Genuine accident victims shouldn’t be pigeonholed with a fraudulent minority
05 Sep 2014 / Blog Article / By Jonathan White, Legal Director, National Accident Helpline
The insurance industry has this week - once again - unfairly cast doubt on the credibility of personal injury claimants.
In an attempt to alter the way in which compensation is paid out for whiplash injuries, insurance firm Aviva pointed the finger at accident victims in stating that more than £26 of the average £358 annual premium is spent on luxuries and holidays by those who are awarded the compensation.
Aviva argues that instead of compensation being awarded as a cash sum, they should provide therapy or clinical rehab for “supposed” accident victims. By insinuating that fraudulent claiming is a widespread and organised problem, Aviva has taken the debate about personal injury away from those individuals who genuinely suffer.
The reality is that many accident victims do not feel empowered to seek the help they deserve. This is often a result of misconceptions, such as those perpetuated by Aviva, around the eligibility of an injury or whether they are worthy of compensation. Trivialising injury and, by extension, the real long-term consequences serves only to disempower those most in need of compensation.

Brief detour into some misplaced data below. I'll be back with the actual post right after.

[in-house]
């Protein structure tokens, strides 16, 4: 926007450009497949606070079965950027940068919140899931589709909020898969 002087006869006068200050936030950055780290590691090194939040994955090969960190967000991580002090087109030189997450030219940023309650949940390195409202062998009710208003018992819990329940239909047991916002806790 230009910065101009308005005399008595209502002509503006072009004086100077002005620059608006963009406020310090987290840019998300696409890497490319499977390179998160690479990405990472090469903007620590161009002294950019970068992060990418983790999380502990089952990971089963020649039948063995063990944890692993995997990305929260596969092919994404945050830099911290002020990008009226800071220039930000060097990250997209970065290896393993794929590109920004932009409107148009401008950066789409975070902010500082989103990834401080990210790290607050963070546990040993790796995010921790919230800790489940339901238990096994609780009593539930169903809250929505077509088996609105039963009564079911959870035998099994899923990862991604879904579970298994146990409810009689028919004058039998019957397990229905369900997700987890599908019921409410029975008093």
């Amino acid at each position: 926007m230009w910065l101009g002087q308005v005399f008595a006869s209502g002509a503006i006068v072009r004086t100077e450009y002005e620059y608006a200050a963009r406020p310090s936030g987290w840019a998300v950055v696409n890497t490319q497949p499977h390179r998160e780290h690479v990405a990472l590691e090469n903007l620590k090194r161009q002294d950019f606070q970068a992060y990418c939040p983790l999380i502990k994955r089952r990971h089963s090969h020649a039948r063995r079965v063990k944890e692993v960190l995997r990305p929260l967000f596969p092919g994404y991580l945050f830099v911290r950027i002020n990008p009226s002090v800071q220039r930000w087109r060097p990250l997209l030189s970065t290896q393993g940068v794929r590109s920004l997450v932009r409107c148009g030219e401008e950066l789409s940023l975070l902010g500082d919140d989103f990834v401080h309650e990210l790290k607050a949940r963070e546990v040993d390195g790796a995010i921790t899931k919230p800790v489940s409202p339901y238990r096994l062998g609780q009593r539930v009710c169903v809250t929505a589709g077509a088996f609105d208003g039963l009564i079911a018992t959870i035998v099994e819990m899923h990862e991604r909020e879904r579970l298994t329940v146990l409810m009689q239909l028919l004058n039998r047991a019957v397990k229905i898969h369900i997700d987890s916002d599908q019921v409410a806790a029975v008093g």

Our recent analysis of personal injury found that over half of sufferers experienced loss of earnings and had to make significant changes to their lifestyle. Crucially, we found that far from attempting to play the system, over four in ten people (44%) who suffered a non-fault personal injury have not even made a claim for compensation. Recent research by You Gov suggests that this percentage could be as high as 75%.
It is clear that the wider debate around the validity of claims is serving to prevent people claiming. As a result, many deserving victims are not getting the support required to meet their monetary concerns or help with adjustments to their lifestyle.
Thompsons, a law firm specialising in personal injury, has added value to this argument by revealing that many of the arguments which criticise fraudulent claims are based on questionable data. Thompsons has expressed concern that wildly inflated claims made by insurers are in fact simply being used to undermine the law and damage the justice system, as well as boost their profit margins.
It is of utmost importance that we do not simply lump spurious claims together with the vast majority of genuine claims. We instead need to remember that at the heart of the issue are real people who are suffering. The more time we spend criticising the tiny minority of fraudsters, the less time we spend championing those who are in need of real access to justice.